Kumar Sangakkara © Getty Images
Kumar Sangakkara’s cover drive is one of cricket’s most beautiful sights © Getty Images

Kumar Sangakkara will make the final international appearance of his 15-year long career during Sri Lanka’s second Test against India at the P Sara Oval in Colombo. It will be an emotional time for Sri Lankan fans, and also for most cricket lovers the world over. Sangakkara’s legacy will go beyond the 28,000 runs he scored in international cricket; the manner in which he scored those runs is perhaps more unforgettable. One shot in particular will forever be etched in the memory of fans is his cover drive. Shiamak Unwalla writes about the shot that made Sangakkara such a delight to watch. READ: Kumar Sangakkara: Sri Lanka’s all time great

All great cricketers have that one shot that looks less like an effort and more like an extension of their being: Sachin Tendulkar’s straight drive; Ricky Ponting’s pull and hook; Brian Lara’s slice through cover; Rahul Dravid’s forward defence. For Kumar Sangakkara, it is the cover drive. Few batsmen ever looked more attractive than while playing a perfectly executed drive through cover, but Sangakkara transcended them all. READ: Sachin Tendulkar pays tribute to Kumar Sangakkara

John Keats famously wrote, “A thing of beauty is a joy for ever; its loveliness increases; it will never pass into nothingness…” His lines could well have been about Sangakkara’s cover drive. When playing his trademark cover drive, Sangakkara did not merely hit the ball; he somehow simultaneously thrashed and caressed the ball with the cold efficiency of a hitman and the soft tenderness of a renaissance artist. No matter the bowler or the pitch, if Sangakkara was in his zone the ball would dash to the boundary more often than not. READ: KL Rahul offers India potential solution to No. 3 crisis with ton against Sri Lanka in 2nd Test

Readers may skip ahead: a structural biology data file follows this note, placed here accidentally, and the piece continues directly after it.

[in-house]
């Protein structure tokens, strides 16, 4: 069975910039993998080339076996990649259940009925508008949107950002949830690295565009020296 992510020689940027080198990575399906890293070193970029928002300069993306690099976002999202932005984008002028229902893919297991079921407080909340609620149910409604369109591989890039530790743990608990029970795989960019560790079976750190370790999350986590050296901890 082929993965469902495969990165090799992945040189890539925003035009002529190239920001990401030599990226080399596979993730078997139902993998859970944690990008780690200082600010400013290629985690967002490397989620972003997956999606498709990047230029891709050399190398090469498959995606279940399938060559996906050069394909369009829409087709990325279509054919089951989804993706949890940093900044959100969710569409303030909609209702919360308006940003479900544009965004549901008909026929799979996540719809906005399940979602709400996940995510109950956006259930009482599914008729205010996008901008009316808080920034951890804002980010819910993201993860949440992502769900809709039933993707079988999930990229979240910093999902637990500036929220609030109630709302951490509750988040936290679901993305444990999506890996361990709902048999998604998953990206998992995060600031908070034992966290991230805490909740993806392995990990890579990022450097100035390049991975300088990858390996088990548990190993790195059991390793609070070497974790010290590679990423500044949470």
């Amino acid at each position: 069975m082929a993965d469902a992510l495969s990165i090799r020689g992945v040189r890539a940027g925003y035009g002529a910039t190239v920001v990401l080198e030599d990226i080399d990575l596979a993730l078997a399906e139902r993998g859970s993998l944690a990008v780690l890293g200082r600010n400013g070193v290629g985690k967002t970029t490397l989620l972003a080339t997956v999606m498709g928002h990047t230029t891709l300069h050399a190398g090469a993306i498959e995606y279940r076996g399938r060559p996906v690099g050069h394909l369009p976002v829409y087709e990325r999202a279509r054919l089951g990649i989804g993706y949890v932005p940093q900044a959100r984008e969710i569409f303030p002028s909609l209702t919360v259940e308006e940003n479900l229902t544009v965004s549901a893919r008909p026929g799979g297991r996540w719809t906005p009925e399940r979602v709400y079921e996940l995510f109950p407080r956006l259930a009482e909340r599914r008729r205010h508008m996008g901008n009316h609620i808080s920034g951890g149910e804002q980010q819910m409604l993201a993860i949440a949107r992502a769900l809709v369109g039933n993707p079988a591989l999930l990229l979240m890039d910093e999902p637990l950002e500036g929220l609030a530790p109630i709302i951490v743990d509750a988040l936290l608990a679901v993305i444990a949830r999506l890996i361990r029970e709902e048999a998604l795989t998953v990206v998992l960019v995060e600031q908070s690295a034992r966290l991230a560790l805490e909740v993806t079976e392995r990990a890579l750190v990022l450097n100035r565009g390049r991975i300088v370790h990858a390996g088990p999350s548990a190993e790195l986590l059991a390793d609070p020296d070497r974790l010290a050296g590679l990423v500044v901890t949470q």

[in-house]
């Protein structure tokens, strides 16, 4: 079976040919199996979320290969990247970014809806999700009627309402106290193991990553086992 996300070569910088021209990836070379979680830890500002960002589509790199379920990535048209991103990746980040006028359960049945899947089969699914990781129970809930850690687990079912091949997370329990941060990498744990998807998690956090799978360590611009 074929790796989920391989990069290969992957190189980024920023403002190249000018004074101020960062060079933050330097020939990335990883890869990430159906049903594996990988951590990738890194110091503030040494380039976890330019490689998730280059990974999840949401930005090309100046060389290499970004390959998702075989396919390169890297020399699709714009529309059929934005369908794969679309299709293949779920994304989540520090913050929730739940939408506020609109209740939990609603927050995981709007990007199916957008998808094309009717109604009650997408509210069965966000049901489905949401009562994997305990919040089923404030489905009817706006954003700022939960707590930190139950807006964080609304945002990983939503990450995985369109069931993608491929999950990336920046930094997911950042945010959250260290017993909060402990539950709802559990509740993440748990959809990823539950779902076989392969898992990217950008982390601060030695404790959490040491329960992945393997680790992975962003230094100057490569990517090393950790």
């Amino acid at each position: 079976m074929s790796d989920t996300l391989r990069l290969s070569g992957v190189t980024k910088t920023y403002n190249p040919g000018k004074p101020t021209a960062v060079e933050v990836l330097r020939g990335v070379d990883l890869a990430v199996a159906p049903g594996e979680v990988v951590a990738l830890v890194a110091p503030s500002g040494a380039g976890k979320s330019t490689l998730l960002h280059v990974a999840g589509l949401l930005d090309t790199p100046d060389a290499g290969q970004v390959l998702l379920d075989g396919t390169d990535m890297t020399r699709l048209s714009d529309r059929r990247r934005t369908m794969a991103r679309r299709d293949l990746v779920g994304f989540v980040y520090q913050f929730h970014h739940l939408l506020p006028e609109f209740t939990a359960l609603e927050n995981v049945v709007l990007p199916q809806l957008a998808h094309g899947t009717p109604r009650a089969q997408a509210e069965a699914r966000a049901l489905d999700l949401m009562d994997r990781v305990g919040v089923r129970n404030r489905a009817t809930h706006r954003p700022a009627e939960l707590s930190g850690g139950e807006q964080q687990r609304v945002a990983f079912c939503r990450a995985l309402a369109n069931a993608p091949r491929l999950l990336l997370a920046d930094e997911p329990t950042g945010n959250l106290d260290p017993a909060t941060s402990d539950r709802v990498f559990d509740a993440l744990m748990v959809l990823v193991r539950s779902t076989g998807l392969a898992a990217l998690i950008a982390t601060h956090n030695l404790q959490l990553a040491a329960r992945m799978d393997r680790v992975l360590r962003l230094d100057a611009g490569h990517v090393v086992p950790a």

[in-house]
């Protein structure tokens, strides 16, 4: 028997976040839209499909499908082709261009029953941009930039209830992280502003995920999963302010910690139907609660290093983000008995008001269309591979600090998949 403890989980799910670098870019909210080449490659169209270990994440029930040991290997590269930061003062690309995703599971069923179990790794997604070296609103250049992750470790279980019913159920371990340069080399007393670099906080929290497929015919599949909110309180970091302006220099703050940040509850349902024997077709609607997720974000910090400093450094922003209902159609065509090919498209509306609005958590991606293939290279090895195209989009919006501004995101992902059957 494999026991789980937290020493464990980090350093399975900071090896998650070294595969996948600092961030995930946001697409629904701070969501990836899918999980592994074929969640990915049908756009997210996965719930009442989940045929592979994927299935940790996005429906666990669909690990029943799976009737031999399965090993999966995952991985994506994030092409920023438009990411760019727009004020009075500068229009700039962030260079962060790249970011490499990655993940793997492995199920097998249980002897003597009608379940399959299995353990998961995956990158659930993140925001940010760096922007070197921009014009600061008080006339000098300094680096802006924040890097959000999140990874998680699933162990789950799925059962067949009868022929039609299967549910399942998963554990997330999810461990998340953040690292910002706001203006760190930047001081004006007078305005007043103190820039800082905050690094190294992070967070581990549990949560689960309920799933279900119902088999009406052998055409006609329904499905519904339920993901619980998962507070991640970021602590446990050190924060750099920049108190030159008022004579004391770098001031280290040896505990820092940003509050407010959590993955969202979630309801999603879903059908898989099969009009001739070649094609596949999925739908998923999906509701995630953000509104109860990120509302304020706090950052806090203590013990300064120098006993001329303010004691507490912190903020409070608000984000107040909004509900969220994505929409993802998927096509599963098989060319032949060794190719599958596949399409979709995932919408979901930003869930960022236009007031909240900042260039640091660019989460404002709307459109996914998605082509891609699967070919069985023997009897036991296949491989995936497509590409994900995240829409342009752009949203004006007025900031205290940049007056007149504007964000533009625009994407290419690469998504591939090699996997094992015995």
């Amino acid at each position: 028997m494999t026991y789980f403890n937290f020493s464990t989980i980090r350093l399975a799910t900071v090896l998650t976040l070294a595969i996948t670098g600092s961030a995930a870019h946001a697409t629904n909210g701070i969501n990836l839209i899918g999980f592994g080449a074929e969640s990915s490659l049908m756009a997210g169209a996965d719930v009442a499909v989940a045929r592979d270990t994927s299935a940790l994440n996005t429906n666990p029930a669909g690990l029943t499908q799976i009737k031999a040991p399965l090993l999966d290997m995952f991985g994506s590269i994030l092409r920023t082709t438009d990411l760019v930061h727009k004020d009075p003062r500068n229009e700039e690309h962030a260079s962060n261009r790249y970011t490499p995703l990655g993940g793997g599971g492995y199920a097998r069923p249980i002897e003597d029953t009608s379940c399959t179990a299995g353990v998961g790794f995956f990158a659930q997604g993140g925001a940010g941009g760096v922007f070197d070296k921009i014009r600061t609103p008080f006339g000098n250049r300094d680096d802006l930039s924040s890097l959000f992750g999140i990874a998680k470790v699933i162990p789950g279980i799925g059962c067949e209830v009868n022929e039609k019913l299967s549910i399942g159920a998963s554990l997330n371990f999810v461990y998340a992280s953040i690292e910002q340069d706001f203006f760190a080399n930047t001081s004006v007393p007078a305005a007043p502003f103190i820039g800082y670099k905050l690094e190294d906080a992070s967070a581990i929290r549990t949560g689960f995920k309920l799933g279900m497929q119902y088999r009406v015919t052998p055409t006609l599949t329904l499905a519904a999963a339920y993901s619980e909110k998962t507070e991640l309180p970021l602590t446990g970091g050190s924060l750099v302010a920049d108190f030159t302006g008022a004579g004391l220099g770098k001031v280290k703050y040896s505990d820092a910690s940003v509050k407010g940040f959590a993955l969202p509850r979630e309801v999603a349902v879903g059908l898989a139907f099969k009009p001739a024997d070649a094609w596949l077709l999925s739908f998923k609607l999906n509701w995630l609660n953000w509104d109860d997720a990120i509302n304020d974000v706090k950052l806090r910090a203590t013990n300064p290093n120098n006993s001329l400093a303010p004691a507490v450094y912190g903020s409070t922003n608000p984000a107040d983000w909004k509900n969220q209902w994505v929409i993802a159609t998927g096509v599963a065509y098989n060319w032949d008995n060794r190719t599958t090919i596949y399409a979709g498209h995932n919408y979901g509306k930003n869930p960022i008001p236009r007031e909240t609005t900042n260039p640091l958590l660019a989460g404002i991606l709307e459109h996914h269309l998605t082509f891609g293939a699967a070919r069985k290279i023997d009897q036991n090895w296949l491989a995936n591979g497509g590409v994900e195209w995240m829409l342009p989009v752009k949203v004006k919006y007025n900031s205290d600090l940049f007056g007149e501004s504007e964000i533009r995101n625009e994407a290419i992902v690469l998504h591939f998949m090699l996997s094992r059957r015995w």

What stood out about Sangakkara’s cover drive was his balance. Sangakkara was equally capable of playing the shot while resting partially on his back foot, or off the tips of his toes, or in the more conventional manner off the front foot. If the ball was close to the stumps he would play caress it with a straighter bat. If there was a bit of width, the bat came down almost horizontally; but never was he not in complete control. The bat always started from just under his shoulder, and usually ended well above his head, but the ball rarely went more than a few inches above the ground. READ: Rangana Herath: An ode to the rotund banker

A perfectly executed Sangakkara cover-drive truly is a thing of beauty. The cricketing world will be poorer to never watch it again after this Test, but the memory of that pristine batting artistry will forever resonate in the hearts and minds of those fortunate enough to have watched it live. They say Wally Hammond had an imperious cover drive, but if it was better than Sangakkara’s, it must have been outrageously good. READ: Dinesh Chandimal’s battling unbeaten 162 could be a career-defining innings

Thank you, Sanga, for all the memories.

(Shiamak Unwalla, a reporter with CricketCountry, is a self-confessed Sci-Fi geek who loves cricket more than cricketers. His Twitter handle is @ShiamakUnwalla)